Negative Feedback Is A Gift.
To help us to think economically, there is negative feedback. This invaluable input to better thinking comes to us free of charge, courtesy of the marketplace. If we try to make a contribution to the benefit of others, whether that is a business offering or proposing a transaction, or whether it is offering an opinion on something, we’ll quickly get feedback from the marketplace. If the feedback is positive, we are reinforced in our thinking, and we can continue in the same direction. If the feedback is negative, we are faced with a different choice – either to change our communication, to make our contribution more persuasive and acceptable, or to make a different, better and more acceptable offer. Economic thinking embraces negative feedback because it’s the most valuable resource for helping us to improve and do better. To continue our food-and-drink analogy, getting fat is negative feedback (assuming that this was not our chosen end), as is the commentary from others who notice it and are uncomplimentary.
Whatever action we take and whatever ends and means we select, the entrepreneur and the economic thinker recognize that the future is uncertain and there are no guarantees that our desired outcome will come to pass. Economists call this uncertainty. In uncertain conditions, there is always the possibility that our expectations will be disappointed. Entrepreneurs deal with uncertainty by attempting to reduce the number of variables in the uncertainty equation. Given all the choices of action, what evidence is there that one is more likely to generate the expected outcome than another? Entrepreneurs achieve this narrowing of choices of action through testing and experimentation, at the lowest level of commitment and consequently the lowest possible level of risk. In the world of start-up businesses, this is often captured in the idea of minimum viable product or MVP. Given what the entrepreneur needs to find out to reduce future uncertainty, what is the offering with the lowest but most salient number of features, developed with the least commitment of valuable time, in order to generate real feedback, positive or negative, from real customers?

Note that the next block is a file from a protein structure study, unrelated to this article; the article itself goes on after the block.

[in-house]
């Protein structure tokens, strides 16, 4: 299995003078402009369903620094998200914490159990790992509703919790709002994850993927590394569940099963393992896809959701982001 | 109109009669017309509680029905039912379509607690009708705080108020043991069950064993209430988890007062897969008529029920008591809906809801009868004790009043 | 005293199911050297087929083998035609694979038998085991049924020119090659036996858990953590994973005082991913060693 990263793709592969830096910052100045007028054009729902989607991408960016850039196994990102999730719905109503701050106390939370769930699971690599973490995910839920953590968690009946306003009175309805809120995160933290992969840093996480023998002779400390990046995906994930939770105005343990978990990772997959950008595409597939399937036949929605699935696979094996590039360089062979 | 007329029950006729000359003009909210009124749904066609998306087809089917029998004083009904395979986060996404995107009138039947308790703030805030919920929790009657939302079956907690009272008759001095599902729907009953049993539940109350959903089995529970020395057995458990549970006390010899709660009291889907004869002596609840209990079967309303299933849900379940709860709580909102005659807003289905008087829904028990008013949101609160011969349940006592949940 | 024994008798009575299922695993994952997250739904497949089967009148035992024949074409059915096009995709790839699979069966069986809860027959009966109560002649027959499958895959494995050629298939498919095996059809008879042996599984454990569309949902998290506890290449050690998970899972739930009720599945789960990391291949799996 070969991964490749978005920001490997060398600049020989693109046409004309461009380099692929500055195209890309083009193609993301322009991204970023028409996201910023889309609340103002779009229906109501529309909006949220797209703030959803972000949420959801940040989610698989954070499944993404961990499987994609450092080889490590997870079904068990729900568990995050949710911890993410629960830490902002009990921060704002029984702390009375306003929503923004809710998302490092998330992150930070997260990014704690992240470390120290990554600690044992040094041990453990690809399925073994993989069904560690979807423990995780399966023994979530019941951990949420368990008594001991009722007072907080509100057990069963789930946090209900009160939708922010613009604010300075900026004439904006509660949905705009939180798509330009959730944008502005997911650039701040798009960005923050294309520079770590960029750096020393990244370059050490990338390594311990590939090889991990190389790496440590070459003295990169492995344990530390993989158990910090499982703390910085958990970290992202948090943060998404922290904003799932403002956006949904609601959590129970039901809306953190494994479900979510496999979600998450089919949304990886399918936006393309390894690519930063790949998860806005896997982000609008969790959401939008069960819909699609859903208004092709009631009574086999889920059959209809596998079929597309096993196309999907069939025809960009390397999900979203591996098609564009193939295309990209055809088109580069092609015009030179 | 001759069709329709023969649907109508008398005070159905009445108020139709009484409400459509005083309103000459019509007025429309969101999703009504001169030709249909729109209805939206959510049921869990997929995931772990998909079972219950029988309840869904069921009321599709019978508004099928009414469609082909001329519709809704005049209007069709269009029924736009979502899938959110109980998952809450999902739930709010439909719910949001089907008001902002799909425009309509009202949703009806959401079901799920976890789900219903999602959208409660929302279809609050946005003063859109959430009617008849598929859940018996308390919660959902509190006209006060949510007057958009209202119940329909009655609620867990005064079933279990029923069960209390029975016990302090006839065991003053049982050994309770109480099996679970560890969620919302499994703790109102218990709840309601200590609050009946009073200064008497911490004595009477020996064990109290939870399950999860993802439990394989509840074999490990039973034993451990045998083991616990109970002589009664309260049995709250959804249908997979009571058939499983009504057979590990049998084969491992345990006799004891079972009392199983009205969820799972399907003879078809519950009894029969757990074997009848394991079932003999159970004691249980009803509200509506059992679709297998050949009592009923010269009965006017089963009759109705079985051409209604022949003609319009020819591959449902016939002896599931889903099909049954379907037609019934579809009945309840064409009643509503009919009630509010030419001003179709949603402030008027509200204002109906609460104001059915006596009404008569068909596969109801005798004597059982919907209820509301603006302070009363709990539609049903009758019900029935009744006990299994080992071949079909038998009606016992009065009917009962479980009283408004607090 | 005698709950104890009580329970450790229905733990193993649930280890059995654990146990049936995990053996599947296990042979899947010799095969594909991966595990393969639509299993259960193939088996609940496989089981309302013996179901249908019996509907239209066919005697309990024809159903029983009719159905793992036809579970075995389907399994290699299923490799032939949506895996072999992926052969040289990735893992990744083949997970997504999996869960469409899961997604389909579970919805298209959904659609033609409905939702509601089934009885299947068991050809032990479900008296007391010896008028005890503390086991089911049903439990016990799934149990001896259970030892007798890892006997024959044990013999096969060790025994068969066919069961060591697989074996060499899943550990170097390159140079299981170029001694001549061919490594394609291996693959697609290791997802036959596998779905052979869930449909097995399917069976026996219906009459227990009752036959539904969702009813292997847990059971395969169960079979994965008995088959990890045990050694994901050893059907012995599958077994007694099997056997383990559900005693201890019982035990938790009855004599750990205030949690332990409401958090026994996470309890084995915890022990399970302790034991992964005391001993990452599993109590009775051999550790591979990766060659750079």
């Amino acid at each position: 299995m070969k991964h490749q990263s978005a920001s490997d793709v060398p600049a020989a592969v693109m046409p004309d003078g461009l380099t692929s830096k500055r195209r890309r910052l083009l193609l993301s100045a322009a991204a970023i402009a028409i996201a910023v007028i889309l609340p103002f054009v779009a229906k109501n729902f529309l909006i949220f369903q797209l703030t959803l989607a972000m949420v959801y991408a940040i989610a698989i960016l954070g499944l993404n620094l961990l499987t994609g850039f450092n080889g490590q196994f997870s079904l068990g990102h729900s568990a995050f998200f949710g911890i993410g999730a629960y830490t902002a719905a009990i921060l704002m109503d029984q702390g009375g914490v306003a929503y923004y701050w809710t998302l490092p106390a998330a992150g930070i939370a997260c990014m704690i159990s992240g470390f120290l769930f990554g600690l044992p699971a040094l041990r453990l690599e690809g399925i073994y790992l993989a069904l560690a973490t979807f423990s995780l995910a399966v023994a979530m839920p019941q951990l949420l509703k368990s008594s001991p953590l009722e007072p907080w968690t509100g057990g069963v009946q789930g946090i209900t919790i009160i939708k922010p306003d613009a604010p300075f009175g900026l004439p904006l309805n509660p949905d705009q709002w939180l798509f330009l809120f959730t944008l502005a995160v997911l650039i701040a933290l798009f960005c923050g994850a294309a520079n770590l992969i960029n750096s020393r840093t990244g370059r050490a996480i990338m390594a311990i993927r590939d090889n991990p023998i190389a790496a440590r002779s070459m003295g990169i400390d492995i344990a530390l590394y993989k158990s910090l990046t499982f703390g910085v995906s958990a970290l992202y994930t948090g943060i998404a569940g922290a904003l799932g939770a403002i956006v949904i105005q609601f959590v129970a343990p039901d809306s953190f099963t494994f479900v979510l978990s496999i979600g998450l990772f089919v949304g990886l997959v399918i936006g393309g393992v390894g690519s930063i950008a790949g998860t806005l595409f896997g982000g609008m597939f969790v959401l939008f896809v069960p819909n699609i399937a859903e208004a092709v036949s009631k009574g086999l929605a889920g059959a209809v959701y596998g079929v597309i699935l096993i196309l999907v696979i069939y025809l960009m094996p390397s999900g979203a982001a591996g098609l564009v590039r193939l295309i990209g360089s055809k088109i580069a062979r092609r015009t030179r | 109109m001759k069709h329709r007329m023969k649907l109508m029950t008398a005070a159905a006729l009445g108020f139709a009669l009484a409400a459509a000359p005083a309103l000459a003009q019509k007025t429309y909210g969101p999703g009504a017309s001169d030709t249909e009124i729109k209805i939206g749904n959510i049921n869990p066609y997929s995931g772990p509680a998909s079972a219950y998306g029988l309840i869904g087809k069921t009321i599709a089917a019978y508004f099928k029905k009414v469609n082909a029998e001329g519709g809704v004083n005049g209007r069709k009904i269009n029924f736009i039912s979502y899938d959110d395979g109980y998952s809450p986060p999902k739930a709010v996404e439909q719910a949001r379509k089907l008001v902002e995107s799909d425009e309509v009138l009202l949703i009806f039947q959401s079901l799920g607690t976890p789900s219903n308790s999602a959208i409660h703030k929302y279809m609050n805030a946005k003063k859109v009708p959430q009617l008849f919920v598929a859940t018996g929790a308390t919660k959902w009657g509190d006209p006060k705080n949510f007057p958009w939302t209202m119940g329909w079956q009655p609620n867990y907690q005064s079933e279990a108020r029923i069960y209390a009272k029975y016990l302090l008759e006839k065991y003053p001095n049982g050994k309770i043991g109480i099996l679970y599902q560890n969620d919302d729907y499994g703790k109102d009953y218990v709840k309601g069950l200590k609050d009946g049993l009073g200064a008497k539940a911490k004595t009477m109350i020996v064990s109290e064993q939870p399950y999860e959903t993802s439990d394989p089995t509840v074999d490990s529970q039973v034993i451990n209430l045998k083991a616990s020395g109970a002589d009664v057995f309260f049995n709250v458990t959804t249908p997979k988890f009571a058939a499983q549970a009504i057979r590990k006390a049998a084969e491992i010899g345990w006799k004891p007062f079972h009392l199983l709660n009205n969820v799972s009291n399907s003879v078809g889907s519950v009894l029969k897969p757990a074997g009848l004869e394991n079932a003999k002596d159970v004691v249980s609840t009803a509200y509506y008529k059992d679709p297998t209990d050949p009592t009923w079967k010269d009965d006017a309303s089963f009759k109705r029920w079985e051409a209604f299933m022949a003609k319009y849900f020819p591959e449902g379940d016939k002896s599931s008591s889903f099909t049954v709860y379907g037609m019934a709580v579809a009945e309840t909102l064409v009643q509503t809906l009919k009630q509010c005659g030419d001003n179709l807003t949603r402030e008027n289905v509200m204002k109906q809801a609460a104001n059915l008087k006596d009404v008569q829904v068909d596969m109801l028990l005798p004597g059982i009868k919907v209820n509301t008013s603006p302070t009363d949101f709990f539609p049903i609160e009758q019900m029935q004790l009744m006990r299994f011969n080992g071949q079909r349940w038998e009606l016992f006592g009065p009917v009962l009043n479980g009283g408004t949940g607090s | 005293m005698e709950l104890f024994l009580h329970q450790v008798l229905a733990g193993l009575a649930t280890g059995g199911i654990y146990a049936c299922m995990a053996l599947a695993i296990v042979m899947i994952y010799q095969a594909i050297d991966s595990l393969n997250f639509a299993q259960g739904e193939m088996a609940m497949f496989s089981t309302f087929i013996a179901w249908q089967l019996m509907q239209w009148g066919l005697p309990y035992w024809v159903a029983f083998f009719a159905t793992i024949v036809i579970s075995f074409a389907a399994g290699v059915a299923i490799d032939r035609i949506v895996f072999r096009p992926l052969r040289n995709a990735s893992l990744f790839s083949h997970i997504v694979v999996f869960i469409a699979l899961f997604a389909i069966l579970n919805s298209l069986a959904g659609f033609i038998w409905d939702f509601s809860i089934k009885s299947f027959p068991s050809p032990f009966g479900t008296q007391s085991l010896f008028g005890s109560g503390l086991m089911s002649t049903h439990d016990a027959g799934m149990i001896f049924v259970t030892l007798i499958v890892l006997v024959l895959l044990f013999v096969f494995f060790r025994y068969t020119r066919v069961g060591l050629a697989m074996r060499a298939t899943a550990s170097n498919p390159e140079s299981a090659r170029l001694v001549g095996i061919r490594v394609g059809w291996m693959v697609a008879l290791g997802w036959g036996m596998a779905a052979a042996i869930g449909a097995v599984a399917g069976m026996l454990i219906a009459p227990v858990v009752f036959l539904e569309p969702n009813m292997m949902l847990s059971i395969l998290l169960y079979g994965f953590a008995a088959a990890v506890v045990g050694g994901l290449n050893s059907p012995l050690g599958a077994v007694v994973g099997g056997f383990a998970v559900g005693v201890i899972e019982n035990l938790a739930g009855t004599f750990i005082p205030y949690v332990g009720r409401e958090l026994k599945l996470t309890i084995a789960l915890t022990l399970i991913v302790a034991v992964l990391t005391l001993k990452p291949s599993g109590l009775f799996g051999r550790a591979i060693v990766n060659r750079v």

This kind of reduction of uncertainty with minimum investment is applicable to every economic decision. Should you commit your valuable time to going to see a newly released movie? Invest in finding out the evaluation of people whose judgment you trust and who share your tastes. Are you trying to decide which suit or dress to invest in for office wear? Check out the reaction of peers to the fashion and style choices of others who appear to be successful in gaining the kind of social and business acceptance you seek, and then follow their example. In both cases, the marketplace is giving you valuable feedback at little cost.
Economics For Life.
Ranked ends, carefully selected means, continuous assessment of the fitness of means to ends, time preference adjusted towards savings and investment, embracing negative feedback, managing uncertainty by careful testing of steps. These are elements of economic thinking that are useful to us at every moment and in every aspect of our lives.